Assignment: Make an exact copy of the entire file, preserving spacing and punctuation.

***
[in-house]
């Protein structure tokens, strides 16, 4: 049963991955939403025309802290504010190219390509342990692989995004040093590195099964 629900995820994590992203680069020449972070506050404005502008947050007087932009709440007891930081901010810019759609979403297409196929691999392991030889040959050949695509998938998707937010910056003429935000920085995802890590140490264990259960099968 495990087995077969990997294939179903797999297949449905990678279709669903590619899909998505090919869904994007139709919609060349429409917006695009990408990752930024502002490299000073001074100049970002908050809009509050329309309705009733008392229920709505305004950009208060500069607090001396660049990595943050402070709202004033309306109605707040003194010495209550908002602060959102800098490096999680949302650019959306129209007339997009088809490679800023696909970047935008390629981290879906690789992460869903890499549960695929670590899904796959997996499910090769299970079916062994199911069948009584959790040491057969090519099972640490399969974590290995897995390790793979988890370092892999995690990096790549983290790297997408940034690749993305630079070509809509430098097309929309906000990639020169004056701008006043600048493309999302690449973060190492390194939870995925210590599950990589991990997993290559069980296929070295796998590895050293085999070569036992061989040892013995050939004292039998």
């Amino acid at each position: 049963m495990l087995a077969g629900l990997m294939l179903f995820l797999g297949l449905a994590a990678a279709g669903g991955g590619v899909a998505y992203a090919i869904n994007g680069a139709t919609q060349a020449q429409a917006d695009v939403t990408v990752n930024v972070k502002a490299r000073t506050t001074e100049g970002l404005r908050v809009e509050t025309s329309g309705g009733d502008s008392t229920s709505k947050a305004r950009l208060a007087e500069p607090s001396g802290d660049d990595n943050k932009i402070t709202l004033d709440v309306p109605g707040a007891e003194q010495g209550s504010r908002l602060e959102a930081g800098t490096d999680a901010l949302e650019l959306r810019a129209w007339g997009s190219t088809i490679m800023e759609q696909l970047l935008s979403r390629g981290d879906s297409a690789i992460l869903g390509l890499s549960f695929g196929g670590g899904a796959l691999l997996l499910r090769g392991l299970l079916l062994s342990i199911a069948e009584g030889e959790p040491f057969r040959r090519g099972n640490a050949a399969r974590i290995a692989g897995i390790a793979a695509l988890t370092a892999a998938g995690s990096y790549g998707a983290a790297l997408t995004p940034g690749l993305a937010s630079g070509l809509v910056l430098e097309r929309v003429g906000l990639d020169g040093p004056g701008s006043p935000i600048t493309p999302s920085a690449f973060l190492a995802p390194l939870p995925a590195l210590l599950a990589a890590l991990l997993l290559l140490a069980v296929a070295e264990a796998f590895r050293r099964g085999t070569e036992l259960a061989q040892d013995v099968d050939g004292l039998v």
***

[in-house]
């Protein structure tokens, strides 16, 4: 049963991955939403025309802290504010190219390509342990692989995004040093590195099964 629900995820994590992203680069020449972070506050404005502008947050007087932009709440007891930081901010810019759609979403297409196929691999392991030889040959050949695509998938998707937010910056003429935000920085995802890590140490264990259960099968 495990087995077969990997294939179903797999297949449905990678279709669903590619899909998505090919869904994007139709919609060349429409917006695009990408990752930024502002490299000073001074100049970002908050809009509050329309309705009733008392229920709505305004950009208060500069607090001396660049990595943050402070709202004033309306109605707040003194010495209550908002602060959102800098490096999680949302650019959306129209007339997009088809490679800023696909970047935008390629981290879906690789992460869903890499549960695929670590899904796959997996499910090769299970079916062994199911069948009584959790040491057969090519099972640490399969974590290995897995390790793979988890370092892999995690990096790549983290790297997408940034690749993305630079070509809509430098097309929309906000990639020169004056701008006043600048493309999302690449973060190492390194939870995925210590599950990589991990997993290559069980296929070295796998590895050293085999070569036992061989040892013995050939004292039998």
């Amino acid at each position: 049963m495990l087995a077969g629900l990997m294939l179903f995820l797999g297949l449905a994590a990678a279709g669903g991955g590619v899909a998505y992203a090919i869904n994007g680069a139709t919609q060349a020449q429409a917006d695009v939403t990408v990752n930024v972070k502002a490299r000073t506050t001074e100049g970002l404005r908050v809009e509050t025309s329309g309705g009733d502008s008392t229920s709505k947050a305004r950009l208060a007087e500069p607090s001396g802290d660049d990595n943050k932009i402070t709202l004033d709440v309306p109605g707040a007891e003194q010495g209550s504010r908002l602060e959102a930081g800098t490096d999680a901010l949302e650019l959306r810019a129209w007339g997009s190219t088809i490679m800023e759609q696909l970047l935008s979403r390629g981290d879906s297409a690789i992460l869903g390509l890499s549960f695929g196929g670590g899904a796959l691999l997996l499910r090769g392991l299970l079916l062994s342990i199911a069948e009584g030889e959790p040491f057969r040959r090519g099972n640490a050949a399969r974590i290995a692989g897995i390790a793979a695509l988890t370092a892999a998938g995690s990096y790549g998707a983290a790297l997408t995004p940034g690749l993305a937010s630079g070509l809509v910056l430098e097309r929309v003429g906000l990639d020169g040093p004056g701008s006043p935000i600048t493309p999302s920085a690449f973060l190492a995802p390194l939870p995925a590195l210590l599950a990589a890590l991990l997993l290559l140490a069980v296929a070295e264990a796998f590895r050293r099964g085999t070569e036992l259960a061989q040892d013995v099968d050939g004292l039998v």